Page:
CANOLA INNOVATION – PAST AND FUTURE
What got canola to the place it is today? What were the biggest hurdles we’ve overcome? How do we continue to enable innovation in the years ahead?
Commercial Leader Grains & Oils, Dow AgroSciences
Dzisiak is responsible for leading the canola, sunflower and grains food traits commercial strategy for Dow and has been involved in development of the plant genetics and biotechnology strategy for the company since the mid-90’s. As part of that, he led the creation of the Dow AgroSciences healthy oils portfolio, including the Nexera canola program. He attended the University of Manitoba and graduated in 1981 from the faculty of agriculture with a degree in plant science and economics.
Dzisiak grew up on a family grain farm in western Canada and was a Canola Council of Canada board member for many years.
Ph.D., Senior Research Director, Trait Discovery & Optimization, DuPont Pioneer
In his role at DuPont Pioneer, Tom Greene leads a group of scientists whose mission is to deliver innovative trait solutions that meet product specifications and drive differential advantage in the marketplace for the customer. Specifically, the group is responsible for developing and implementing discovery strategies, validating trait efficacy, optimizing traits and building phenotyping strategies to support trait discovery and development. Greene is also accountable for establishing and managing external R&D collaborations to support the internal delivery of defined trait targets.
Greene joined Pioneer following 11.5 years with Dow AgroSciences in Indiana where he most recently served as global leader, Trait Genetics Technologies, a role that included leadership of their molecular marker laboratory and their native traits research. Tom earned his Ph.D. in plant physiology from Washington State University and his Bachelor of Science degree in biology from North Carolina State University. He completed his post-doctoral training at the University of Florida in maize biochemical genetics.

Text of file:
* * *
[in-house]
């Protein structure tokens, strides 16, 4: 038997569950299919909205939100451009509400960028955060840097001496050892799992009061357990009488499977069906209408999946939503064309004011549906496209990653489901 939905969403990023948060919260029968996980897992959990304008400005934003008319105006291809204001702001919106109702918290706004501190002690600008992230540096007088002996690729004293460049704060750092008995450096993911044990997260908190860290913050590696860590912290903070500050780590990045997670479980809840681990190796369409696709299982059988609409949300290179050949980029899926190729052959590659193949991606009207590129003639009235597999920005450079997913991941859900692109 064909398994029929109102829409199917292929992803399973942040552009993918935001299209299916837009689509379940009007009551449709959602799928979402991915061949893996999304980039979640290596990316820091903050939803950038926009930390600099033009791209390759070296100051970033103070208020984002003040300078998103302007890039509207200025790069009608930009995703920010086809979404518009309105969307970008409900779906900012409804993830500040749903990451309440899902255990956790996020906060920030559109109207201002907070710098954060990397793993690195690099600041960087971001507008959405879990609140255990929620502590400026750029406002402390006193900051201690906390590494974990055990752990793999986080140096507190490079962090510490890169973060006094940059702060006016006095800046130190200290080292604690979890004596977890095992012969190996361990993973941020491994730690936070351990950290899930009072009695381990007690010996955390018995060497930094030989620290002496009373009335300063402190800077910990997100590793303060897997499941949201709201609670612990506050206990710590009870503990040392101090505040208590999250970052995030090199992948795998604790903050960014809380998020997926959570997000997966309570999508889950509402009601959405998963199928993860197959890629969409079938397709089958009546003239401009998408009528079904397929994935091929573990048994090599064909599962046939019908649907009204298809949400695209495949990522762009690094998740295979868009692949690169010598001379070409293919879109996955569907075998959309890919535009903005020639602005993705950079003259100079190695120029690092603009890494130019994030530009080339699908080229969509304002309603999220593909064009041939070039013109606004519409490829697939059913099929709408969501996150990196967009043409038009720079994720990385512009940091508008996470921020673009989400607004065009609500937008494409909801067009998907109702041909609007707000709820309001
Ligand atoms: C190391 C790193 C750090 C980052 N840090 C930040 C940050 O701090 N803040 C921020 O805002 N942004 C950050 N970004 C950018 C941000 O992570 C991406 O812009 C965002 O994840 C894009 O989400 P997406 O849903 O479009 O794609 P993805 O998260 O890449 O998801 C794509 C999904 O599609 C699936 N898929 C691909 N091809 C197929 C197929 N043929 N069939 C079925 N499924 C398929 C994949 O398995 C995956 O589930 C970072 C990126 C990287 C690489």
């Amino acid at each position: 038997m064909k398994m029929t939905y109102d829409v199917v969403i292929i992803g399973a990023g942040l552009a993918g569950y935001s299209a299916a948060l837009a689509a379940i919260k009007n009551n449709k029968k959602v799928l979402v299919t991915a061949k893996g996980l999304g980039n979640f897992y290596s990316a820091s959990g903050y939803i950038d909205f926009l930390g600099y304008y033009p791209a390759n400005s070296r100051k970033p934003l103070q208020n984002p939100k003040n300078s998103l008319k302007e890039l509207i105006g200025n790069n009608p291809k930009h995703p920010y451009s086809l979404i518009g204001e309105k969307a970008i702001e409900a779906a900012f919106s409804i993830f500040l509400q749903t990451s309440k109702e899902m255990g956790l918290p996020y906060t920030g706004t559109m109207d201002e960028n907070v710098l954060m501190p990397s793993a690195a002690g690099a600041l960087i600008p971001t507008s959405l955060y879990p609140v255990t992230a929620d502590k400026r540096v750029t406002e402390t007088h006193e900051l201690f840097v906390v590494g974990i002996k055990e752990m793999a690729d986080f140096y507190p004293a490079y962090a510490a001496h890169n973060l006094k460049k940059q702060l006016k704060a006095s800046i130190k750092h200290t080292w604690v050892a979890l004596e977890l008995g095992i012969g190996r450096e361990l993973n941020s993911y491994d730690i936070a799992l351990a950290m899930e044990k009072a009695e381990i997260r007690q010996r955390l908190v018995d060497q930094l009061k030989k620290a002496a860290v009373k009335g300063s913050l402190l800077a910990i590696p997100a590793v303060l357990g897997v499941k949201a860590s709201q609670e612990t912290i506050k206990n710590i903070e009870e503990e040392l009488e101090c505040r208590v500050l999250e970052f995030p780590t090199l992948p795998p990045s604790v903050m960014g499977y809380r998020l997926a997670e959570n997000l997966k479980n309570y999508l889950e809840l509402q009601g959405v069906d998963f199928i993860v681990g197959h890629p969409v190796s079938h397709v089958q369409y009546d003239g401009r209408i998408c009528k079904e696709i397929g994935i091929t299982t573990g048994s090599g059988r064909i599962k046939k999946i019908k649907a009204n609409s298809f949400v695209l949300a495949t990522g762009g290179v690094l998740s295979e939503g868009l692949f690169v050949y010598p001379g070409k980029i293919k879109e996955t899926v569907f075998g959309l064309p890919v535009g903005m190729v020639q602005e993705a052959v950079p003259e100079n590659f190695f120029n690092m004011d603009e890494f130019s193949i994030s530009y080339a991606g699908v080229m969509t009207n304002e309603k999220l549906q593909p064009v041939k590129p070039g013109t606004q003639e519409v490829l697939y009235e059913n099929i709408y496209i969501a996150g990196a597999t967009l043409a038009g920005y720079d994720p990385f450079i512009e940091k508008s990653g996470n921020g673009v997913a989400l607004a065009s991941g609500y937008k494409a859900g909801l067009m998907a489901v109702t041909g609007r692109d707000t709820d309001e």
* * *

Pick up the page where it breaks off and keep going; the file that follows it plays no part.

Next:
Strategy Lead, Canola and Cereals North America, Bayer CropScience
Garth Hodges is the Strategy Lead for Canola and Cereals for North America at Bayer. Hodges returned to Canada in April 2015 after spending four years in Germany as global head of Bayer CropScience’s Business Development & Licensing Department responsible for mergers and acquisitions, licensing and investments. Prior to this, he lead Bayer’s global Canola Seed Business for nine years and served on the Canola Council of Canada board.
Hodges has been with Bayer for 30 years and has held various positions in South Africa, Germany, France and Canada. He has a Master of Science degree in agriculture from the University of Stellenbosch, South Africa.
President and CEO, Ag-West Bio
Throughout his 40 year science career, Keller led many major research initiatives. These included the application of genomics in canola improvement; the development of industrial bioproducts from vegetable oils; and production of bioactive natural products in plants for enhanced human health and quality of life.
Keller grew up in Melville, SK. He earned a PhD in Crop Science at the University of Saskatchewan, followed by postdoctoral studies in Germany. He worked at Agriculture Canada in Ottawa from 1973-89, where he pursued research on cell genetics of selected Canadian crops and contributed to the establishment of a plant biotechnology research program, which he chaired from 1980-89. In 1990, he accepted a position with the Plant Biotechnology Institute (PBI) of the National Research Council of Canada in Saskatoon and served as group leader for canola biotechnology research and head of the Transgenic Plant Centre until 1999, when he assumed the position of research director. In 2007 he took a one-year posting as the acting director general of the PBI, then served as president and CEO for Genome Prairie From 2008 to 2012. Along with his position as president and CEO of Ag-West Bio Inc, Keller recently assumed the role of Chair of the Agricultural Institute of Canada.
In 2010, Keller was honoured with a Lifetime Achievement Award by The Society for In Vitro Biology. In 2015, he received the province’s highest honour, the Saskatchewan Order of Merit.